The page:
72. Lopinga achine (Scopuli, 1763) / Woodland brown / Nymphalidae – Satyrinae
NL: boszandoog / D: Gelbringfalter / F: bacchante
Photographs: Frits Bink ©.
Medium-sized or large, wing length 25 (24-26) mm. The species occurred up to about 1920 in Luxemburg and up to 1926 in Wallonia in open forest with a well-developed grass undergrowth.
Butterfly is on the wing from early-June until early-July, peaks mid-June. The species is known from sub-continental and continental climates, amplitude 8 to 18. Required heat sum 700°d and maximum tolerated 1800°d, corresponding climate windows 22 and 35 weeks.
The butterfly is a very striking appearance but not easy to observe because it stays most of the time up in the tree canopy, presently declining strongly in Europe.
Behaviour over time
Overwintering: half grown larva in third instar, 10-13 mm in length, hidden in a grass tussock or litter layer.
Reproduction: oviposition starts after 2-3 days when the body contains 42 (36-48) eggs, observed potential production 2.5 times as much.
Larval feeding periods: 59 (52-66) days in summer and autumn and in next spring 34 (29-40) days from late-April until early-June.
Generations: always one.
Spreading of risk: not observed.
Life cycle: egg about 12 days; larva 44-47 weeks; pupa 18 (15-20) days.
Life span of adult: short, 2 weeks.
Photographs: Frits Bink ©.
Behaviour in space
From stay-at-home to migrant: stay-at-home, spatial requirement modest.
Finding a mate: male patrols and perches.
Orientation in the landscape: open wood with a grass undergrowth.
Oviposition: eggs dropped from resting place in a tree.
Threats from other organisms: vulnerable, no defence.
Threats from the environment: very sensitive to drought, in all stages.
Adult: honeydew from coccids and aphids in the tree canopy and also from puddles.
Larva: when young, the larva eats old leaves, in spring young shoots. Melica nutans and Carex montana are examples of grasses which produce nutritious shoots early in the spring.
Plant species: Cyperaceae, Carex montana, C. remota, Poaceae, Festuca rubra, Melica nutans.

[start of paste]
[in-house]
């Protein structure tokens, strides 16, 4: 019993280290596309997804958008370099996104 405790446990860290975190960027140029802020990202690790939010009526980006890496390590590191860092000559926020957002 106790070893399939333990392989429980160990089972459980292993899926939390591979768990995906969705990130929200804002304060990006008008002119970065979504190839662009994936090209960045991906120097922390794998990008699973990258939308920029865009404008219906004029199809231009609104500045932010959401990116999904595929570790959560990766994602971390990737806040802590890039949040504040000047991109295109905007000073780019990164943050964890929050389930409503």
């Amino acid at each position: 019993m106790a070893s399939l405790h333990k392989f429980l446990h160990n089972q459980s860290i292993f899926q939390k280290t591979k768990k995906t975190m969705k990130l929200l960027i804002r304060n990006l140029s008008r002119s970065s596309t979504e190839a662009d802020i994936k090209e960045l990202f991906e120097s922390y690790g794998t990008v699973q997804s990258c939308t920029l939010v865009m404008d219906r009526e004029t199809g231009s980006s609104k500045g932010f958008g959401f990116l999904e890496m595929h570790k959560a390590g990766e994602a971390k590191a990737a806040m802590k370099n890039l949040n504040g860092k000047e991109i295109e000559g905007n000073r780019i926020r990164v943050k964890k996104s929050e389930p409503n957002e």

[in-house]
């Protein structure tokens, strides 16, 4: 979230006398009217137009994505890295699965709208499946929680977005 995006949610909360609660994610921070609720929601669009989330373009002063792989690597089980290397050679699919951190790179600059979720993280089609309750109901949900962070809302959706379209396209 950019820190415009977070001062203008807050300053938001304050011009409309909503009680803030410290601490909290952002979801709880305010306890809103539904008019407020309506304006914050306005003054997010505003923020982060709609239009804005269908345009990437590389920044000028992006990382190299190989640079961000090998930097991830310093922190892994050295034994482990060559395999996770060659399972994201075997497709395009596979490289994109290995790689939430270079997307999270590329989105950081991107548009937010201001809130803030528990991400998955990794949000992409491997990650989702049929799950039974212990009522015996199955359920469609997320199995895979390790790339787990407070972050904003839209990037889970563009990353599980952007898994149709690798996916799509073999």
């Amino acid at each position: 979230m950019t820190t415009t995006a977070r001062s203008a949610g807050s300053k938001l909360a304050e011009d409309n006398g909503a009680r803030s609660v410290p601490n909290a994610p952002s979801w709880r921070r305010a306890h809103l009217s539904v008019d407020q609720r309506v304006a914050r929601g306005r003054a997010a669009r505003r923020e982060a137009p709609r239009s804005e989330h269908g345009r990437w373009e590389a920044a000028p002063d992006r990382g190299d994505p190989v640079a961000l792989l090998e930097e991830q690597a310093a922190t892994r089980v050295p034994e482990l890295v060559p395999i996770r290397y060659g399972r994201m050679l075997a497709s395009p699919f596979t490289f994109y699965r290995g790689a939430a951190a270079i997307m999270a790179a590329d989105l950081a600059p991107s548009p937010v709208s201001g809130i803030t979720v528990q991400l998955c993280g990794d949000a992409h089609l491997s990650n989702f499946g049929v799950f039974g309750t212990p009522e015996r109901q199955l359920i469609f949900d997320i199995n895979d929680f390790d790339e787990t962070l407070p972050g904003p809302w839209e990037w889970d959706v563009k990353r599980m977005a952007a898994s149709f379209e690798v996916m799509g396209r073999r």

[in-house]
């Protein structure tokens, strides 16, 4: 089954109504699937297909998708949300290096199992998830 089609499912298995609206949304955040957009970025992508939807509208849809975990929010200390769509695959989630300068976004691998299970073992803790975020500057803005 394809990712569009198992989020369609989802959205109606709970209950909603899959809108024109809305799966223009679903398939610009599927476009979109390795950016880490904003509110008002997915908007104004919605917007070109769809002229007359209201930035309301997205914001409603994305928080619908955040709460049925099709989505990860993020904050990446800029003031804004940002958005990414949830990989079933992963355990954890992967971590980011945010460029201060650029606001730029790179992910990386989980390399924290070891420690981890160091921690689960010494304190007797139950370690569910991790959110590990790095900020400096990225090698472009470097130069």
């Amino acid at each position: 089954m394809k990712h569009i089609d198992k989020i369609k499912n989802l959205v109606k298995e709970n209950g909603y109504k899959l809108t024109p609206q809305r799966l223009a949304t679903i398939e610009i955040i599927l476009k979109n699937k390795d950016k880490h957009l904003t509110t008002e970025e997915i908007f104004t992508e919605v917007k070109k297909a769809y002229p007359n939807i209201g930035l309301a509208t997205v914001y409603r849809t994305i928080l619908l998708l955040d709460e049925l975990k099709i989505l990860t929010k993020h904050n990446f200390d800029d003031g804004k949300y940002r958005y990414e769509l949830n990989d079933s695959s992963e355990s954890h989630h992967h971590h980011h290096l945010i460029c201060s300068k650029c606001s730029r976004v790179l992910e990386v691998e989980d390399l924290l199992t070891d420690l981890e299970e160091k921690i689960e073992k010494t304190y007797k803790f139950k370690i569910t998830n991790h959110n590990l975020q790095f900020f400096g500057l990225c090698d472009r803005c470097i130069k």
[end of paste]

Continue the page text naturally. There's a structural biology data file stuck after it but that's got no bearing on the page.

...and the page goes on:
Rearing experiment based on specimens originated from Buttle, Gotland, Sweden:
15 July 1982: 2 females captured in a wood of Scotch pine, Norwegian spruce, juniper, rowan and willow, with an undergrowth of mountain sedge, nodding melick and wood false-brome.
17 July: two females produced 83 eggs in the first day.
29 July: eggs hatched.
9 August: larvae first instar (in a host-plant selection test mountain sedge (Carex montana) was preferred).
11 August: larvae moulted, they have 'tails'.
13 September: larvae 10-11 mm in length, third instar, spent most of daytime at the tip of the stems.
3 October: larvae appeared to have stopped feeding, they are now 11-13 mm in length.
26 March 1983: one pot with four larvae taken indoors.
3 April: larvae were feeding and preferred the sunny side of the pot.
8 April: all in moult.
18 April: larvae nearly fully grown (host-plant test: wood millet and chalk false-broom refused).
25 April: first pupa.
12 May: first adult emerged.
15 May: 5 males emerged.
25 May: last adult emerged.
Parallel series after overwintering:
26 March: second pot remained outside.
8 May: larvae in last instar.
12 May: larvae full grown.
15 May: one larva fed on carnation grass (Carex panacea).
23 May: two females appeared.
9 June: last adult hatched.
Table 72-1. Results of dissections
Note: data of Karlson & Wiklund 1985: egg production 107 per female, longevity 11 and 14 days.
Table 72-2. Collection and observation localities
D, Steigerwald, 49° 39’N – 10° 23’E; 24 July 1984.
S, Gotland, Buttle 57° 25’ 09”N – 18° 34’ 38”E; 15 July 1982, 6 July 2004, seen c. 30 butterflies, not seen any 16 July 2004.
Fig. 72-1. Lopinga achine, phenogram adapted from Ebert & Rennwald 191b: 142.
Fig. 72-2. Lopinga achine, habitat characteristics.
Fig. 72-3. Lopinga achine, climate matrix, heat-sums 700 - 1800°d.